Becoming a Financially Fit Single Mom

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martinis and your money

Becoming a Financially Fit Single Mom

Toward the end of 2015, I asked the members of my private Facebook group what they wanted me to talk about in 2016, and almost immediately the first request I got was to address becoming financially fit as a single mom. The first person to come to my mind to have this discussion with was my Facebook friend, Emma Johnson. Emma started  her blog site Wealthy Single Mommy when she realized there was a huge need for community, information, and inspiration for professional single mothers.

While I admit that this show is geared toward single moms, I think the message resonates with all parents. There are many challenges all parents face when trying to make the best financial choices for their families while also balancing the emotional struggles of parenthood. At the end of the day, I think the best way to become a financially fit parent is to lose the various forms of guilt that come with the territory and focus on living a rewarding and financially responsible life. Along the way, you will also teach your children how to do the same which is the best gift we can give our kids.

What are we drinking?

Emma–Finishing a bottle of red wine

Shannon–Cavit Pinot Grigio

Podcast Summary

  • Shannon asks Emma what her thoughts are on managing your finances as a single mom.
  • Emma says it goes deeper than managing your finances because the rules aren’t really any different from any other family.
  • Single moms often take on self-inflicted challenges, such as working mom guilt.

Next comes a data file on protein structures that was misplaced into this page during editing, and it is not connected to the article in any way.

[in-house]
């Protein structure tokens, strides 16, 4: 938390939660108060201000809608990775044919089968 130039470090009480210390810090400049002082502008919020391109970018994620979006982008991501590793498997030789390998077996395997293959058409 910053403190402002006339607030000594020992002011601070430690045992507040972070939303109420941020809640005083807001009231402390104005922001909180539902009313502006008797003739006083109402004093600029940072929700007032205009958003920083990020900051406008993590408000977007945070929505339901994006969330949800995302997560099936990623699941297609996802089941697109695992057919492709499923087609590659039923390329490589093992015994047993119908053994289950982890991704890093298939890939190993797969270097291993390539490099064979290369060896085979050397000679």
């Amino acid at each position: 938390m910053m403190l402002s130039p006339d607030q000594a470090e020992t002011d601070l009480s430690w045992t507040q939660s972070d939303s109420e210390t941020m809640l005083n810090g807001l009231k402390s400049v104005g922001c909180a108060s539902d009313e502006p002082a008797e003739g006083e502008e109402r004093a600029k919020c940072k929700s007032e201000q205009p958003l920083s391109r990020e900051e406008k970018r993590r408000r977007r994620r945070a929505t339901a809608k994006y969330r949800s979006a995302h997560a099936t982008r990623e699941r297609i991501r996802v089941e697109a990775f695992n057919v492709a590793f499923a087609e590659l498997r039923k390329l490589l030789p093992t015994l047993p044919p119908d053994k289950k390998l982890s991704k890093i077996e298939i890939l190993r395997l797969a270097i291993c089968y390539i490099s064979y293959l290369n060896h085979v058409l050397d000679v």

• That guilt affects single mom’s career, spending, and saving decisions.
  • Emma says the real key to success for single moms is to focus on earning as much as you can and saving as much as you can.
  • It is really hard to see your own potential without a community or role models.
  • Assuming your ex is out of the picture, find people to love your kids.
  • Regarding women that are divorced, Emma says you cannot move on emotionally if you are financially tethered to another person.
  • Shannon says she feels a huge problem single moms have is guilt spending.
  • Shannon says spending quality time with your kids instead of quantity time is more precious for children.

Follow Emma at:

Wealthy Single Mommy

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On Twitter

            Steps for Single Moms to Get Financially Fit

  1. Lose the “mommy” guilt and prioritize yourself first some of the time.
  2. Surround yourself with other successful people whether they are single women or just successful women.
  3. Live within your means; lose the spending guilt.
  4. Focus on earning more.
  5. Don’t stress about what your kids don’t have; they have you and that’s all that matters, even if they don’t get it yet!

Random Three Questions Emma Answered:

  1. What is your biggest financial regret?
  2. What is your favorite thing to do when the kids are away?
  3. What is your go-to meal that your kids actually like that you make?

Do you have spending guilt when it comes to your kids? Do you have a tough time prioritizing your own goals vs. the goals of others?

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Shannon is a financial planner who left a “traditional” financial services firm to start her own company, The Financial Gym, because she felt traditional financial services firms did not have the tools or resources to help people in their 20s and 30s who are starting out and trying to build assets while also managing debt. She realized that the key to long-term personal financial success is a commitment to financial fitness and making smart financial choices. Through her blog, Financially Blonde, her book, Train Your Way To Financial Fitness, her podcast, Martinis and Your Money and The Financial Gym, Shannon is committed to making financial fitness fun, easy and accessible for everyone.

3 COMMENTS

  1. Sounds like a great episode for any single parents out there. I don’t have kids so I have trouble relating to the unique challenges that come with parenting, but there are some challenges that everyone face regardless of whether there are children in the mix.

  2. I couldn’t imagine myself being a single a dad and how I could manage to raise my kids and still manage money. That would have been so hard to do considering that she has to earn more. This podcast is really great! Thanks for sharing! Good job to both of you. Good luck.

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